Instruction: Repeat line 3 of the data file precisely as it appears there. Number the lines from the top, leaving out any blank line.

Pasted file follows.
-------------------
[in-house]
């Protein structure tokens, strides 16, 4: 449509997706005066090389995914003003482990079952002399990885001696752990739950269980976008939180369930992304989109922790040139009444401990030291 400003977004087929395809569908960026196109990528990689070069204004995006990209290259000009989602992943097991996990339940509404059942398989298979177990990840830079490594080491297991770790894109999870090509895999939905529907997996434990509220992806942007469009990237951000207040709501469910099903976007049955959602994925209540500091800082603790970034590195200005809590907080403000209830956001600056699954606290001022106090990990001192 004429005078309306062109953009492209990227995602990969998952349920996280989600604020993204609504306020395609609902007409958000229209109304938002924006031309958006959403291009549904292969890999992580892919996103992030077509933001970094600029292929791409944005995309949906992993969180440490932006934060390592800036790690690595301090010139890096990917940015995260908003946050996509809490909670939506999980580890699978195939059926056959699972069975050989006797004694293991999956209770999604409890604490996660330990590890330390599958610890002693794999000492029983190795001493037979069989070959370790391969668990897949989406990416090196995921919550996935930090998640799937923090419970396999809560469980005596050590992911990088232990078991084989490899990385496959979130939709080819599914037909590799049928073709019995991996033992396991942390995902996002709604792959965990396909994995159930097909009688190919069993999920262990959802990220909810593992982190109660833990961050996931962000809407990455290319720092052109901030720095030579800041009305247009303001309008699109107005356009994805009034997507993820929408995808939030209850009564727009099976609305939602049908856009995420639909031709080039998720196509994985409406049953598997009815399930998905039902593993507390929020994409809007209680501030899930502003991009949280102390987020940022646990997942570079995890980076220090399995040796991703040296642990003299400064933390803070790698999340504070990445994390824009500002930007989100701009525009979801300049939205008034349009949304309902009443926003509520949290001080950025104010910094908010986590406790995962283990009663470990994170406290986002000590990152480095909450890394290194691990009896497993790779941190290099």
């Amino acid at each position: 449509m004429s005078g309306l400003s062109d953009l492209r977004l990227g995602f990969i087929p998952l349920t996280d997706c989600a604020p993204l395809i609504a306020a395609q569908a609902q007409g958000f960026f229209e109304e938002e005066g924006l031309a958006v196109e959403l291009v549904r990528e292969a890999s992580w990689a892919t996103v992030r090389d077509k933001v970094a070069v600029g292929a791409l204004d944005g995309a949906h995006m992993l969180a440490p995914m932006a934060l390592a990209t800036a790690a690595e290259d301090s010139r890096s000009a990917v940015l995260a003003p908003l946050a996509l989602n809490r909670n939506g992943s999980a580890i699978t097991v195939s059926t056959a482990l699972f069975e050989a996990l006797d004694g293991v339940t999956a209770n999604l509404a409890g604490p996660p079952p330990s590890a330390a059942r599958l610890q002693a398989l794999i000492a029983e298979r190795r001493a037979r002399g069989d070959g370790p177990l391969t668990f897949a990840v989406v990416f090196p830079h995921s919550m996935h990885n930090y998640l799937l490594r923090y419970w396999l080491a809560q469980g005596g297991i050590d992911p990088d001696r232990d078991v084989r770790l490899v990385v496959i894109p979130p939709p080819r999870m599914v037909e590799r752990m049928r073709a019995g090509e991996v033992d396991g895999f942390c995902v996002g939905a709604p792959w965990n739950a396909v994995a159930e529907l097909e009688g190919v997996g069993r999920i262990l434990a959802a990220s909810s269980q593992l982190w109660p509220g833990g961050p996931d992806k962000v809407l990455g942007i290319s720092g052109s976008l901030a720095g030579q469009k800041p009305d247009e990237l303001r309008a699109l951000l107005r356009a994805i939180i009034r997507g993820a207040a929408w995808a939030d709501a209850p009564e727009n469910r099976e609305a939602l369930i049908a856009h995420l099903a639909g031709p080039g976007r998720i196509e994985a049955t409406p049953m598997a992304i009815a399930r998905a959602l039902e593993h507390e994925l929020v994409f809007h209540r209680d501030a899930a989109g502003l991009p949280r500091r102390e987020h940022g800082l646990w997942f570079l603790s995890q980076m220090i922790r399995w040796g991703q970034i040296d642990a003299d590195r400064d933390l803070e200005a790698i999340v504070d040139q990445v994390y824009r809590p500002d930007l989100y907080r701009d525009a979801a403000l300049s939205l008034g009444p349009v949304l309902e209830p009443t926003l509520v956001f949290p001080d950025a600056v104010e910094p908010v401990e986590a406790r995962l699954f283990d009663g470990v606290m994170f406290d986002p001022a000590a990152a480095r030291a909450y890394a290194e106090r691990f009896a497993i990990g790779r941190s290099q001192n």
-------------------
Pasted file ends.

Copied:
């Amino acid at each position: 449509m004429s005078g309306l400003s062109d953009l492209r977004l990227g995602f990969i087929p998952l349920t996280d997706c989600a604020p993204l395809i609504a306020a395609q569908a609902q007409g958000f960026f229209e109304e938002e005066g924006l031309a958006v196109e959403l291009v549904r990528e292969a890999s992580w990689a892919t996103v992030r090389d077509k933001v970094a070069v600029g292929a791409l204004d944005g995309a949906h995006m992993l969180a440490p995914m932006a934060l390592a990209t800036a790690a690595e290259d301090s010139r890096s000009a990917v940015l995260a003003p908003l946050a996509l989602n809490r909670n939506g992943s999980a580890i699978t097991v195939s059926t056959a482990l699972f069975e050989a996990l006797d004694g293991v339940t999956a209770n999604l509404a409890g604490p996660p079952p330990s590890a330390a059942r599958l610890q002693a398989l794999i000492a029983e298979r190795r001493a037979r002399g069989d070959g370790p177990l391969t668990f897949a990840v989406v990416f090196p830079h995921s919550m996935h990885n930090y998640l799937l490594r923090y419970w396999l080491a809560q469980g005596g297991i050590d992911p990088d001696r232990d078991v084989r770790l490899v990385v496959i894109p979130p939709p080819r999870m599914v037909e590799r752990m049928r073709a019995g090509e991996v033992d396991g895999f942390c995902v996002g939905a709604p792959w965990n739950a396909v994995a159930e529907l097909e009688g190919v997996g069993r999920i262990l434990a959802a990220s909810s269980q593992l982190w109660p509220g833990g961050p996931d992806k962000v809407l990455g942007i290319s720092g052109s976008l901030a720095g030579q469009k800041p009305d247009e990237l303001r309008a699109l951000l107005r356009a994805i939180i009034r997507g993820a207040a929408w995808a939030d709501a209850p009564e727009n469910r099976e609305a939602l369930i049908a856009h995420l099903a639909g031709p080039g976007r998720i196509e994985a049955t409406p049953m598997a992304i009815a399930r998905a959602l039902e593993h507390e994925l929020v994409f809007h209540r209680d501030a899930a989109g502003l991009p949280r500091r102390e987020h940022g800082l646990w997942f570079l603790s995890q980076m220090i922790r399995w040796g991703q970034i040296d642990a003299d590195r400064d933390l803070e200005a790698i999340v504070d040139q990445v994390y824009r809590p500002d930007l989100y907080r701009d525009a979801a403000l300049s939205l008034g009444p349009v949304l309902e209830p009443t926003l509520v956001f949290p001080d950025a600056v104010e910094p908010v401990e986590a406790r995962l699954f283990d009663g470990v606290m994170f406290d986002p001022a000590a990152a480095r030291a909450y890394a290194e106090r691990f009896a497993i990990g790779r941190s290099q001192n």